He saw himself as a Robin Hood-type character in his memoirs saying he had been "sent by God to take back some of the wealth that the outrageously rich had taken from the rest of us".

"I felt like a missionary seeing his flock for the first time," he explained when he recalled casing Dropmore House, the country house of the press baron Viscount Kemsley, on a rainy night in 1956 and squinting through the window at the well-heeled guests sitting down to dinner.

He said: "I decided these people were my life's work. The people I burgled got rich by greed and skulduggery.

"They indulged in the mechanics of ostentation -- they deserved me and I deserved them.

"If I rob Ivana Trump, it is just a meeting of two different kinds of degeneracy on a dark rooftop."

He had a string of glamorous girlfriends hanging off his arm, including the model Jackie Bowyer, whom he described as "a great sport".

Scott met her in 1963 and she became the second of his four wives.

His criminal career was the basis of the film He Who Rides A Tiger, made in 1965, in which Tom Bell played him and Judi Dench his long-suffering girlfriend.

Scott himself was serving a prison sentence in Dartmoor at the time and profited little from the film.

Impending age did nothing to slow down his spectacular heists.

In the 1980s he was still scaling walls and drainpipes to fill his burglar bag with his swag. In one Bond Street caper alone he stole jewellery worth [euro]1.7million, and in 1985 he was jailed for four years.

On his release he expanded his social horizons by becoming a celebrity "tennis bum", a racquet for hire at a smart London club where -- as he put it in his autobiography -- he coached yet more potential "rich prats".

By the mid-1990s, Scott had served 12 years inside over the course of half a dozen different stretches. But despite being of pensionable age Scott showed no intention of giving up his thieving capers.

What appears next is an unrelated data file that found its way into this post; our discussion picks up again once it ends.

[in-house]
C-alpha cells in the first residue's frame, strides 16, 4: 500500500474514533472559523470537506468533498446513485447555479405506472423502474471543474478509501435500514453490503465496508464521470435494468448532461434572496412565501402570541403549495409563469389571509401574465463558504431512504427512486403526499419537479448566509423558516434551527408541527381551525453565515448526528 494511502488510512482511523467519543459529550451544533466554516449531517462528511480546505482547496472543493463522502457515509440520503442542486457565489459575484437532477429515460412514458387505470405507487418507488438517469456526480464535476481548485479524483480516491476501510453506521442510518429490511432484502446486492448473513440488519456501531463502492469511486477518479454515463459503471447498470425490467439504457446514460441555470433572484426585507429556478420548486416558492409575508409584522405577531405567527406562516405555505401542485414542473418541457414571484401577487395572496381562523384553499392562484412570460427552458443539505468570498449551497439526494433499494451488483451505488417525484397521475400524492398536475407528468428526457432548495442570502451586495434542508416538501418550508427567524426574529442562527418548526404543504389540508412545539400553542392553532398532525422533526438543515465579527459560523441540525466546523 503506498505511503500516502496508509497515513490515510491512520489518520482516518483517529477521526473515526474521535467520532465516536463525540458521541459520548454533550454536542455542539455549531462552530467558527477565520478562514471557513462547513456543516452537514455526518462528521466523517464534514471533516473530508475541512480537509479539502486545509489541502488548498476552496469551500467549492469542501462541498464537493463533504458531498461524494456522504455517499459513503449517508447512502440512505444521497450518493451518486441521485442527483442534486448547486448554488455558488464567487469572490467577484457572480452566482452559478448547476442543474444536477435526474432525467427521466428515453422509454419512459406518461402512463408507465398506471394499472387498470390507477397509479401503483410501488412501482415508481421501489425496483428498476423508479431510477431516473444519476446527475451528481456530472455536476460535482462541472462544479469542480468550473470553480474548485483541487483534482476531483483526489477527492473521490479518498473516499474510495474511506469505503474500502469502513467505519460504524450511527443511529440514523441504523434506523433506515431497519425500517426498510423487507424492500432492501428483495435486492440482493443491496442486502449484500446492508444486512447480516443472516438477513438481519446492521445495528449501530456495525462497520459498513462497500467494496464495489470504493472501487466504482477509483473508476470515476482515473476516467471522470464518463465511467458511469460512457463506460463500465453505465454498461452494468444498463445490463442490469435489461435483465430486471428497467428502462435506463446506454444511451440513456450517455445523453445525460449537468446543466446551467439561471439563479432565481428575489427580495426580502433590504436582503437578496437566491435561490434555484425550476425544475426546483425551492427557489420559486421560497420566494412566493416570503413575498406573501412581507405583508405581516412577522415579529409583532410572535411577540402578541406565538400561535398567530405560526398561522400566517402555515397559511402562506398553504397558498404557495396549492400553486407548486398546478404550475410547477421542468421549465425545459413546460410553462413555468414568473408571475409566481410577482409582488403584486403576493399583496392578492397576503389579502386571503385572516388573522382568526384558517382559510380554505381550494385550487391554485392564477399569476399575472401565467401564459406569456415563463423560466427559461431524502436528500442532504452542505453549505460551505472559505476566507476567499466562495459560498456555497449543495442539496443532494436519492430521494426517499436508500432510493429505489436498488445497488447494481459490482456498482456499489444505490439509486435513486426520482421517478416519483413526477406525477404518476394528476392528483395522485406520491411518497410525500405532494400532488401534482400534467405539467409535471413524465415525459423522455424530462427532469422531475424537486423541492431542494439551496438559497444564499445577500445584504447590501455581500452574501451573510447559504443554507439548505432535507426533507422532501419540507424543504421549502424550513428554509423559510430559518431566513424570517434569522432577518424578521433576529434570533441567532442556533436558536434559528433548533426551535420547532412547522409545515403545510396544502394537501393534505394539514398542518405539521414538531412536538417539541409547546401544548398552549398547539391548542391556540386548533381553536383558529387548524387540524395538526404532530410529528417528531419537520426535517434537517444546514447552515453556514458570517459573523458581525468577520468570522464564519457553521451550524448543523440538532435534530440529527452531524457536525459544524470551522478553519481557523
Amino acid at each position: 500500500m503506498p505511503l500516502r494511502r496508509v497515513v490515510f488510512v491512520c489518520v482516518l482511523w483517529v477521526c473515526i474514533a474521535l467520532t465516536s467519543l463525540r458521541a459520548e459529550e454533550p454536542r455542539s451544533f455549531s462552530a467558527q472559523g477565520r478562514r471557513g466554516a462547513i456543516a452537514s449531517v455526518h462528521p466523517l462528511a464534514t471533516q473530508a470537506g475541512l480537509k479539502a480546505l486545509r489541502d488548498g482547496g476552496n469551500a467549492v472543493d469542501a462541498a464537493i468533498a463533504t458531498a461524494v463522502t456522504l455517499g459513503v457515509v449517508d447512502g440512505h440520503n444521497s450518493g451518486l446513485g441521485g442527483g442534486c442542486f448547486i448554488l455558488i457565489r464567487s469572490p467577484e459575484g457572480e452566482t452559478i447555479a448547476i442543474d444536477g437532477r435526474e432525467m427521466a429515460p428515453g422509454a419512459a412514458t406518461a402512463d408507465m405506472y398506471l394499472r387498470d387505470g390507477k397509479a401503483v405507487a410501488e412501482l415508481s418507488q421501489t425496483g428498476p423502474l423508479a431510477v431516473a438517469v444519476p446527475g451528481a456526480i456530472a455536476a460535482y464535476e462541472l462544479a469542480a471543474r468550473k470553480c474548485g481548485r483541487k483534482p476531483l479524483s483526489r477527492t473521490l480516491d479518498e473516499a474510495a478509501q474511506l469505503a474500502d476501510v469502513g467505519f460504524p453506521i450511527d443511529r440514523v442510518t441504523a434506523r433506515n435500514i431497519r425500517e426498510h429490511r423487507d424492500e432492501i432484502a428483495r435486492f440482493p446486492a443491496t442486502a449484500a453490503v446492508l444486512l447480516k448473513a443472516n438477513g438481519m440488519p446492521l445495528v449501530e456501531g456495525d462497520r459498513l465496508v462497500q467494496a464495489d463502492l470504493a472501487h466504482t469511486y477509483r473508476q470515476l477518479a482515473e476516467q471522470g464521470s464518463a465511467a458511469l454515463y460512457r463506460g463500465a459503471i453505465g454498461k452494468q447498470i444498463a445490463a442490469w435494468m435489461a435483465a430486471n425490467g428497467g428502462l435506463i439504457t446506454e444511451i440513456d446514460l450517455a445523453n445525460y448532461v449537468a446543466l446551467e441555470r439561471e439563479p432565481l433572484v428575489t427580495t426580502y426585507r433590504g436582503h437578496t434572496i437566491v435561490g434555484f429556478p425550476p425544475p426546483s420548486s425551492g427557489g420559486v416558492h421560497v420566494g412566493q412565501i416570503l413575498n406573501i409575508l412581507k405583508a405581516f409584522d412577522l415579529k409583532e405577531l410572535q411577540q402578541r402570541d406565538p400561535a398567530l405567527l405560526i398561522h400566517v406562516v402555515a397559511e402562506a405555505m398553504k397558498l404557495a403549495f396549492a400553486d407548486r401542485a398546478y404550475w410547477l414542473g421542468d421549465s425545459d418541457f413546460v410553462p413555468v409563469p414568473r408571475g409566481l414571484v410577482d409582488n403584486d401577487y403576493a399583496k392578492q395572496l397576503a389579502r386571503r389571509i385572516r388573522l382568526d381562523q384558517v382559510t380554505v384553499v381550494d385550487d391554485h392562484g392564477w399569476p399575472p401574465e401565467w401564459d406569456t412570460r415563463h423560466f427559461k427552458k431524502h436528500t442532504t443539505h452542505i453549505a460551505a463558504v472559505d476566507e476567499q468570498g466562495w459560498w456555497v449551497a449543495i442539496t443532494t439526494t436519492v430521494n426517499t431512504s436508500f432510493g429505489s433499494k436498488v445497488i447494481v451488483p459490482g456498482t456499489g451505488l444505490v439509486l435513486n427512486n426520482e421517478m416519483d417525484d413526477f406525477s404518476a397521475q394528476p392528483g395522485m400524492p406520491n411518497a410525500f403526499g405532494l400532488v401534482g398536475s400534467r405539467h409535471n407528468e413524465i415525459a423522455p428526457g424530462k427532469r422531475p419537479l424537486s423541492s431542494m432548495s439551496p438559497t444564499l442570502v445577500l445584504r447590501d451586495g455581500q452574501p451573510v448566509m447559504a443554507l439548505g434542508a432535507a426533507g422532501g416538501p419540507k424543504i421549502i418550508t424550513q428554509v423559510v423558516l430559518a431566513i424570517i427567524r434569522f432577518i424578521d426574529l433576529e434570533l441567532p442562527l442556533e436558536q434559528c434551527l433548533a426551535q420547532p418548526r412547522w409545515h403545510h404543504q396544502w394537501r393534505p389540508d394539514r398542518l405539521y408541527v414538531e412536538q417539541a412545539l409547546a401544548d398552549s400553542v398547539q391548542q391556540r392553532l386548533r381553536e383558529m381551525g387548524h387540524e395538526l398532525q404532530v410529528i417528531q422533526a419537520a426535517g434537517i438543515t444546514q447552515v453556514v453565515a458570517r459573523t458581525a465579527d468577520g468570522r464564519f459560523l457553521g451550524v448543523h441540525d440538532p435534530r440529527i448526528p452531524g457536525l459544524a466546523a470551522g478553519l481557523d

He was jailed for another three years in 1998 following the theft of Picasso's Tete de Femme from Lefevre Gallery in Mayfair the previous year. To the impas-sive detectives who arrested him, Scott quoted a line from WE Henley: "Under the bludgeonings of chance, my head is bloody but unbowed." He often drew on literary inspiration including quoting Confucius, Oscar Wilde and Proust.

In his memoirs, Gentleman Thief published in 1995, Scott admitted to an even stronger motivation than fear as he contemplated another "job".

He said: "Even now, after 30 years, it was a sexual thrill." In 1994 he wrote to the Daily Telegraph to say that he would consider it "a massive disappointment if I were not to get a mention in [its] illustrious obituary column".

The cat burglar to the stars ended up broke, explaining "I gave all my money to head waiters and tarts".

Declared bankrupt, he lived on benefits of [euro]72 a week in a council flat in North London.

Scott died at aged 82 from cancer on St Patrick's Day.

He is survived by a son - and a headline-stealing legacy of a bygone era.

LONDON'S PLUSH TARGETS Belgravia's stately homes

Mayfair mansions

Bond Street shops

The people I burgled got rich through greed and skulduggery PETER SCOTT It is just a meeting of two it different kinds of degeneracy on a rooftop PETER SCOTT

CAPTION(S):

TALES J Autobiography to jewellery worth

Vivien Leigh

DASHING ROGUE Peter Scott stole more than [euro]35m
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Publication:The Mirror (London, England)
Geographic Code:4EUUK
Date:Mar 29, 2013
Words:1208